Ukraine Appeal

Millions of people have fled their homes and travelled long distances without food, water, or access to healthcare. We’re on the ground providing direct medical care, training and support for the people of Ukraine right now.

Please donate below (or click here for information on fundraisers and phone or postal donations) to provide emergency healthcare to those most vulnerable, now: 

In the unlikely event that we raise more money than we can efficiently spend on our humanitarian activities in Ukraine and neighbouring countries, all surplus donations will be directed to our Emergency Response Fund for responding to international disasters, crises and health emergencies. In emergencies, circumstances can change unexpectedly making it impractical or impossible to carry out the purpose of the appeal.  In these circumstances, money raised will be directed to our Emergency Response Fund.

Reporting from the ground: Valentina’s story

Shared by UK-Med Member Freda:

“I was visiting some of the schools in Drohobych which have become temporary hostels for internally displaced people. Almost half of the schools in the city have been turned into accommodation, collection points for donations and registration hubs for the 15,000 or so new-comers.

About 10,000 are being housed in private homes while the remainder in the schools. Volunteers from the community are managing these establishments, cooking, providing clothing, bedding and anything else which can go some way to making life comfortable.

Valentina, (not her name) was in bed.  An 80-year-old woman forced to leave Dnipro to travel for three days towards the west and safety. Her husband had died, having been hit by debris from the bombing. The separation of death and now geography ultimately too painful to describe.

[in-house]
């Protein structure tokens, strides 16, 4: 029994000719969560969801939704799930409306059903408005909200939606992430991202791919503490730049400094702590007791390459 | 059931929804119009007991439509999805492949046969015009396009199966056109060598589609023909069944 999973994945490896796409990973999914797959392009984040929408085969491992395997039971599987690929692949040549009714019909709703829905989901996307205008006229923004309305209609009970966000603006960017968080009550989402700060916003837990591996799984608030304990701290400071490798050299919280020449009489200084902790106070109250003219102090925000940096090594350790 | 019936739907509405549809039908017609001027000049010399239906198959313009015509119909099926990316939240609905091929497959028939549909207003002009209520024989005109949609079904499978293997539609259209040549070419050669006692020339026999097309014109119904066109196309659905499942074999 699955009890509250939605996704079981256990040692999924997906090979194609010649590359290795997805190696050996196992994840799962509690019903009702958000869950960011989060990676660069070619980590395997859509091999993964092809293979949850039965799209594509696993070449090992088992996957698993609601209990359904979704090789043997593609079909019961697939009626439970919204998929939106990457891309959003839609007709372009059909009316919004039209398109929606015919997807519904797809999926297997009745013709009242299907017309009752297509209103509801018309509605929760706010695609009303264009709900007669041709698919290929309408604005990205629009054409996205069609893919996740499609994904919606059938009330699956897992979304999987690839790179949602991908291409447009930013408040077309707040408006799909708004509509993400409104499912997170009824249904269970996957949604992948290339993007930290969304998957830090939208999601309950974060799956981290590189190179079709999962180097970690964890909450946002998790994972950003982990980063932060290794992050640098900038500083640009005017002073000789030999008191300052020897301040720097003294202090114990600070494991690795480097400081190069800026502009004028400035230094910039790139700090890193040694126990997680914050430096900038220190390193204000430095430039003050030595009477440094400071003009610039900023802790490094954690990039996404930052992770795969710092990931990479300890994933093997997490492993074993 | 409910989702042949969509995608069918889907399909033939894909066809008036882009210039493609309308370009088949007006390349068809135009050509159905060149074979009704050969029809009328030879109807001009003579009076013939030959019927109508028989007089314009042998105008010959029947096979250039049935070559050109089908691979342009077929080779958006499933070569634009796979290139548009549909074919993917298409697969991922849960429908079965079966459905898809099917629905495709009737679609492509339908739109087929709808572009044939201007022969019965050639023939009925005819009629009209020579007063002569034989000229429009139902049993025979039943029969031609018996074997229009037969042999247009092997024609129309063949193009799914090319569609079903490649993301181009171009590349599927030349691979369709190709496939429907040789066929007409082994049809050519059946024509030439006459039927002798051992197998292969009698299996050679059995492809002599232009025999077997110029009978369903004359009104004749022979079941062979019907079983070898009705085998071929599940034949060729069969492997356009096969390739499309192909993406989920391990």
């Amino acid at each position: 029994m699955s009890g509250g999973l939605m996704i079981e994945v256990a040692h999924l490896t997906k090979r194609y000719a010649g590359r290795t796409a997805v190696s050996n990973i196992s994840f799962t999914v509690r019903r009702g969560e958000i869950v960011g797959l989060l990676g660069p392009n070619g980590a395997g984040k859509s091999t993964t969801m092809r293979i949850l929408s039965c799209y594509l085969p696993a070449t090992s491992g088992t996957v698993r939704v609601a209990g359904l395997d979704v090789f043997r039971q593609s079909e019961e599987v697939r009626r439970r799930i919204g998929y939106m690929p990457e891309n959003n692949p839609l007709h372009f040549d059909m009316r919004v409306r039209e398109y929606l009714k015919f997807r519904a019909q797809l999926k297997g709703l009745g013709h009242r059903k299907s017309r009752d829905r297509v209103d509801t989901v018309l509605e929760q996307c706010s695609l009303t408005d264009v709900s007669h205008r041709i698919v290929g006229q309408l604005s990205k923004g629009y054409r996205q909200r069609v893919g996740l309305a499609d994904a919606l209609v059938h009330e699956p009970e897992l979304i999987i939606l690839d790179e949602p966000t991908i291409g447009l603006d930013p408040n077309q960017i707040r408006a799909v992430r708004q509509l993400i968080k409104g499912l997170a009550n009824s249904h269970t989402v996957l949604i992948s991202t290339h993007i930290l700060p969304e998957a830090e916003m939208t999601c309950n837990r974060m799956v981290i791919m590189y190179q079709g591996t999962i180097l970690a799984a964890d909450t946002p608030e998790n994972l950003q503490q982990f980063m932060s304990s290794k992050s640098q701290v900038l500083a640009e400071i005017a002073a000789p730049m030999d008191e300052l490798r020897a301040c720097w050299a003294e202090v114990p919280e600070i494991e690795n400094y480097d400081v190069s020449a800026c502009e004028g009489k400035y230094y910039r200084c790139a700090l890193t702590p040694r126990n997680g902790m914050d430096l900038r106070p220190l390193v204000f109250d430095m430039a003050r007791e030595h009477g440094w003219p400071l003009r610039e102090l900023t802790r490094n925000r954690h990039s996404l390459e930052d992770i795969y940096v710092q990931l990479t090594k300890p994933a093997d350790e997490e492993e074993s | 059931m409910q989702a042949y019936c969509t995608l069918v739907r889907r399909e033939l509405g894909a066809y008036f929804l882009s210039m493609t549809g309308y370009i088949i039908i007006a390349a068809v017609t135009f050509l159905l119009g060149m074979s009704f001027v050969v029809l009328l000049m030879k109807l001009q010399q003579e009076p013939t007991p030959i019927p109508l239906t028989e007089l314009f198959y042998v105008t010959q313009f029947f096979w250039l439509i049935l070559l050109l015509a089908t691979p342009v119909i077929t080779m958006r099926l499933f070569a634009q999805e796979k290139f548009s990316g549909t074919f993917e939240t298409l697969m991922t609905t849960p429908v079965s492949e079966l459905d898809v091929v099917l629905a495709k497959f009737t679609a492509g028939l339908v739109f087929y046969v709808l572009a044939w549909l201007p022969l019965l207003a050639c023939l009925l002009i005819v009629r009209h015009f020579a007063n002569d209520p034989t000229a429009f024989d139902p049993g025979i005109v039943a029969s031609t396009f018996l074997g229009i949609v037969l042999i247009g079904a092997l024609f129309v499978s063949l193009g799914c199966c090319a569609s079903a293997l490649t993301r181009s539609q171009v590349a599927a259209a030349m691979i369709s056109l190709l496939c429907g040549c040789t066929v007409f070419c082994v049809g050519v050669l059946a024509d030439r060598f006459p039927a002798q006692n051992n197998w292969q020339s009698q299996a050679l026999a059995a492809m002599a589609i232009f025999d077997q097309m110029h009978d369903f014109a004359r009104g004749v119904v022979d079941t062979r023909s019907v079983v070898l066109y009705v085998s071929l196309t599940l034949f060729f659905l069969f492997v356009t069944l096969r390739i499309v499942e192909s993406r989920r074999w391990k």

Her tears infectious. Her gratitude unbearable. The shear disbelief and ultimate incongruity in her eyes.

She held my hand tightly.  I have no way of understanding her pain.”

The work we’re doing in Ukraine

The health needs across Ukraine are critical. One woman, Maryia*, who was one of our first visitors to the clinics, told us how she survived on snow as she fled her home in the freezing winter.

We’ve set up health clinics where our team are providing care and support for the many women, children, and men in need. We’re seeing the psychological toll on the people here, and this is something which we’re looking to help with too. Hear more from Becky reporting on the clinic’s first day here.

Local doctors, nurses, paramedics, and other health staff have shared with us their feelings of exhaustion, disbelief, and helplessness at the scenes they are seeing. We’re also providing support and training for the national healthcare staff who are responding to situations far beyond anything they’ve dealt with before.

Throughout the east and west of the country, our team is providing training, assessments and working with local healthcare staff to make sure communities across the country have access to the healthcare they need. 

What your donation can go towards

Doctors, nurses and other health staff

Your donation can ensure our health clinics provide direct care and support for vulnerable people.